Is that a result of pure laziness, or just more of that FOMO that is ruining everything fun for everyone? I'll let you decide for yourselves, but here's my money for what it's worth. P4k are the accepted creators of cool. They build artists from the ground up in a very specific way and slam artists built up by their competitors. Everything they do is carried out in order to further their established position as the arbiters of everything that is good. The online world just falls in behind them, riding in the wake, afraid to challenge them or try to set their own agenda. Once upon a time kids rebelled against the establishment, these days we regurgitate their content. I guess for whatever reason Lily Allen isn't on their list. I don't care about Lily Allen by the way, it's just worth pointing that out. I'm not typing with a chip on my shoulder. I could care less. Although I'm not convinced that Lily Allen has any right to speak out against her label in public, in private meetings she can argue all day long, but to make it public is different.

She chose to play the game that way after all, once you sign the contract and accept the advance you are subject to their rules, she knows that. Playing the rebel with a cause card and complaining after you've taken their money is a strange angle when you think about it. It feels pretty calculated, y'know, better blame the label because the splash isn't as big as I wanted it to be. Maybe that's just me. Obviously it's right that an artist has control of their art. Obviously. That's why an artist should never sign away that control for money. There are other options. If you choose not to take them then you have to expect the 'docile pop rubbish' to be championed. That is what these imagination-free middle-of-the-moneyed-fucking-road dickheads deem to be acceptable. Which is a whole other argument.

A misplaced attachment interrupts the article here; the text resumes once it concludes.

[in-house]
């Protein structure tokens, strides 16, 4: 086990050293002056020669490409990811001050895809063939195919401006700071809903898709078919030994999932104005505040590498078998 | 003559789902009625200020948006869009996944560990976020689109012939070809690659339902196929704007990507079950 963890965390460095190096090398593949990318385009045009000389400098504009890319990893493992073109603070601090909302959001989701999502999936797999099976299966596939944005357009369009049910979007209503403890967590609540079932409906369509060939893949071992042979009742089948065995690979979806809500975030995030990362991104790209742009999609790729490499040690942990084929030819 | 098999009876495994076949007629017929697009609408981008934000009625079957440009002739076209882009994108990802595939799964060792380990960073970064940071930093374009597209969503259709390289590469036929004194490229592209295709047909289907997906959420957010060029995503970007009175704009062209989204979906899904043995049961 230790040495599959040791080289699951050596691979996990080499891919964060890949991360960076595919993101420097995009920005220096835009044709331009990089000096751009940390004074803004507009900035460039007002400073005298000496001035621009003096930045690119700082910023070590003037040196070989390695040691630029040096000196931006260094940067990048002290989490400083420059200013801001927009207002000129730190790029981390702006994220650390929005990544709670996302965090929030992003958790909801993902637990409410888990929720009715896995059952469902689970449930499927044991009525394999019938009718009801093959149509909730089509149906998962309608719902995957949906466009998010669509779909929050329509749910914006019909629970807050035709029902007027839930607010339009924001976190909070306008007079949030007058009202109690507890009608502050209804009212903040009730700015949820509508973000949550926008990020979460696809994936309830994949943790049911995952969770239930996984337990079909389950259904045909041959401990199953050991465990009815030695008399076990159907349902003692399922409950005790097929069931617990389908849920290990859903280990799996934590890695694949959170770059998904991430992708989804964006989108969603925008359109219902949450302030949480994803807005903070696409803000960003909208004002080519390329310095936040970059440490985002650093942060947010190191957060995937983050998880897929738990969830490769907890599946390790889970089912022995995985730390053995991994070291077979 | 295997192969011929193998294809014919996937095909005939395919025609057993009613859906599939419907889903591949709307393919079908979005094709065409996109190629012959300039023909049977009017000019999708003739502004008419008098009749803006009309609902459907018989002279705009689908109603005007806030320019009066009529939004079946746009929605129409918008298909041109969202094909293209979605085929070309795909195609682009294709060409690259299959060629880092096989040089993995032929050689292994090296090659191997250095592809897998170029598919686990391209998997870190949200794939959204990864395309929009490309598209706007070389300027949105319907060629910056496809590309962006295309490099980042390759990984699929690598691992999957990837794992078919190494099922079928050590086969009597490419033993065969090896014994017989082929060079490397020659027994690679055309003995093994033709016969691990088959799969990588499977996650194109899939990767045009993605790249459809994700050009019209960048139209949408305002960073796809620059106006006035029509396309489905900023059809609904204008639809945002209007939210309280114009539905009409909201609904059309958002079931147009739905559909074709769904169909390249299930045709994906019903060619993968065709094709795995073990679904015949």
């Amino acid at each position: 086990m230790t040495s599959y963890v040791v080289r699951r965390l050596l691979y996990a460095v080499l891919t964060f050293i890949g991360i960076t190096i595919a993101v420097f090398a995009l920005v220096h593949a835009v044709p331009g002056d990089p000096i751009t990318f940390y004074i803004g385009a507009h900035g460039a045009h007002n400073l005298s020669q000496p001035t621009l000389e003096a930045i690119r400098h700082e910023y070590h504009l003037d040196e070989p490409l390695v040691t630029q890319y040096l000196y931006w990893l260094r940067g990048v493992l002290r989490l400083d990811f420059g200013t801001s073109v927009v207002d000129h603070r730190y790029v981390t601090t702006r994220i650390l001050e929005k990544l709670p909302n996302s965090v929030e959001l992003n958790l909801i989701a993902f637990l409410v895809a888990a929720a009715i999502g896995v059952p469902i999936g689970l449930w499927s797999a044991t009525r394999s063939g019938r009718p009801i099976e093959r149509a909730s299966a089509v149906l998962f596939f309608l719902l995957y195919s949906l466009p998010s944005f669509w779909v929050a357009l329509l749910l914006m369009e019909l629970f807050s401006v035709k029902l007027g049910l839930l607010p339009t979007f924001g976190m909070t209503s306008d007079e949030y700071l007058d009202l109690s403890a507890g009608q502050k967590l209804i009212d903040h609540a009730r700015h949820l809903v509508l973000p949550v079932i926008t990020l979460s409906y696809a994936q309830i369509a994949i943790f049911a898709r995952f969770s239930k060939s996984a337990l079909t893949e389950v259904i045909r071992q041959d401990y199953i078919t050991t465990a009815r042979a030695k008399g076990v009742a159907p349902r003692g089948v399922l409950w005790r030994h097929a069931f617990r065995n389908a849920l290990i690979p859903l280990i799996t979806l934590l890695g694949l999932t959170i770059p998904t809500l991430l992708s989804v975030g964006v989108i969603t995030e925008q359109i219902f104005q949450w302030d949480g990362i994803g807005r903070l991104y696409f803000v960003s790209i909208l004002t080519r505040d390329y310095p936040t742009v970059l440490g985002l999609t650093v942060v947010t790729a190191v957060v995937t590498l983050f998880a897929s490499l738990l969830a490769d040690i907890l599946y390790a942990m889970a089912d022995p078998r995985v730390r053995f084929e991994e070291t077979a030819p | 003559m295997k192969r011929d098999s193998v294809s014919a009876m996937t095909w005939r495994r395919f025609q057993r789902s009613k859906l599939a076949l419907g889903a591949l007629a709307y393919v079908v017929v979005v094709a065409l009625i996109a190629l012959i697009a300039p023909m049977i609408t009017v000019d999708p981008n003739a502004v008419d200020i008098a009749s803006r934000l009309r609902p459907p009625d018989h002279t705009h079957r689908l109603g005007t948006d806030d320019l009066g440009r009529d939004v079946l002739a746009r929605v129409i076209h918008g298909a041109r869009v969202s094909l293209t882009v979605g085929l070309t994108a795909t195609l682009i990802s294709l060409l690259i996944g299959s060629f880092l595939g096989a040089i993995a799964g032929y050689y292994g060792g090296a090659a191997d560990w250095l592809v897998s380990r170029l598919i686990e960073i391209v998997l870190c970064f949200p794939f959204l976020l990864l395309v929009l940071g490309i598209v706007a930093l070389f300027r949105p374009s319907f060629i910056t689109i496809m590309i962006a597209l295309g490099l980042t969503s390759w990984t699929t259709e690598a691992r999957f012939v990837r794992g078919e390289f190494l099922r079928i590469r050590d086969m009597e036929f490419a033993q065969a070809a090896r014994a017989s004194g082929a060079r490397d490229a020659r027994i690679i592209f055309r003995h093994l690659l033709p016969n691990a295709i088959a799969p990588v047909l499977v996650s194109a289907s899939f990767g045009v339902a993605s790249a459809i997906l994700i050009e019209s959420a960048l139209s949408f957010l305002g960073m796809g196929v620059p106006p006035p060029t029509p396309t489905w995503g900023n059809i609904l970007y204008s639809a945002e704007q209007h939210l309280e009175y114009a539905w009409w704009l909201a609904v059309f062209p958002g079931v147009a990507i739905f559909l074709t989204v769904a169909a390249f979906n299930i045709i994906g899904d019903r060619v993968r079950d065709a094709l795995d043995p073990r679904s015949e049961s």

Conclusion:

Well no one seems to think it's a good idea for an artist to say their work is a bit crap; the real disagreement is over how harmful it is to an artist's career, and that depends on who you are. If Rivers Cuomo came out and said "the new Weezer album isn't a patch on Pinkerton", people would probably applaud and pray it meant Pinkerton 2 was on the way. We all like to have our suspicions confirmed, and when it's the creator themselves confirming it, even better.

Allen's Tweet was that confirmation, it was the chink in her anxious-activist, and people jumped. She showed up talking a big game, and claimed to be ready to take on everyone who had wronged her. Only she wasn't, and offhandedly admitted as much to some jerk who took the extra step of making sure she saw what horrible thing he said to say about her new songs. That's the sort of person she was meant be taking on, not apologising to. Allen can think what she wants about her own music, but she should never betray her beliefs because, in this case, the two go hand in hand.